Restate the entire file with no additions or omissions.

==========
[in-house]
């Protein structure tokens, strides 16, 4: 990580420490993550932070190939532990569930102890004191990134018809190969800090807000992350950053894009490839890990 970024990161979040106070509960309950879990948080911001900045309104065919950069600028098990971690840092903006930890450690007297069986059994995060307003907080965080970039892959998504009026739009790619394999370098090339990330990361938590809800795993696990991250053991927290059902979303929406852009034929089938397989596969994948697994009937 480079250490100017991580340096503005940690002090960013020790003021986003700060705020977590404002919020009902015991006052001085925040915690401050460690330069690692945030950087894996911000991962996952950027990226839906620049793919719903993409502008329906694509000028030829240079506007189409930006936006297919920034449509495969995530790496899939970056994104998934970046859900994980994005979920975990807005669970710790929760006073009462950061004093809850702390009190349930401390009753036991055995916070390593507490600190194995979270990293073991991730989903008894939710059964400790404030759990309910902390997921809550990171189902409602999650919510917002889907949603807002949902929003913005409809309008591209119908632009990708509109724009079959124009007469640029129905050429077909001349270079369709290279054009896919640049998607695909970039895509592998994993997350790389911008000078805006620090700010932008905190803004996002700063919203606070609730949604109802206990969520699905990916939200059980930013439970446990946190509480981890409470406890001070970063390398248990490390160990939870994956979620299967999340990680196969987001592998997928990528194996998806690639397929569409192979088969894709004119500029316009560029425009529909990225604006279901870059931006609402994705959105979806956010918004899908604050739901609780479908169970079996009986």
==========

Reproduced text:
[in-house]
């Protein structure tokens, strides 16, 4: 990580420490993550932070190939532990569930102890004191990134018809190969800090807000992350950053894009490839890990 970024990161979040106070509960309950879990948080911001900045309104065919950069600028098990971690840092903006930890450690007297069986059994995060307003907080965080970039892959998504009026739009790619394999370098090339990330990361938590809800795993696990991250053991927290059902979303929406852009034929089938397989596969994948697994009937 480079250490100017991580340096503005940690002090960013020790003021986003700060705020977590404002919020009902015991006052001085925040915690401050460690330069690692945030950087894996911000991962996952950027990226839906620049793919719903993409502008329906694509000028030829240079506007189409930006936006297919920034449509495969995530790496899939970056994104998934970046859900994980994005979920975990807005669970710790929760006073009462950061004093809850702390009190349930401390009753036991055995916070390593507490600190194995979270990293073991991730989903008894939710059964400790404030759990309910902390997921809550990171189902409602999650919510917002889907949603807002949902929003913005409809309008591209119908632009990708509109724009079959124009007469640029129905050429077909001349270079369709290279054009896919640049998607695909970039895509592998994993997350790389911008000078805006620090700010932008905190803004996002700063919203606070609730949604109802206990969520699905990916939200059980930013439970446990946190509480981890409470406890001070970063390398248990490390160990939870994956979620299967999340990680196969987001592998997928990528194996998806690639397929569409192979088969894709004119500029316009560029425009529909990225604006279901870059931006609402994705959105979806956010918004899908604050739901609780479908169970079996009986």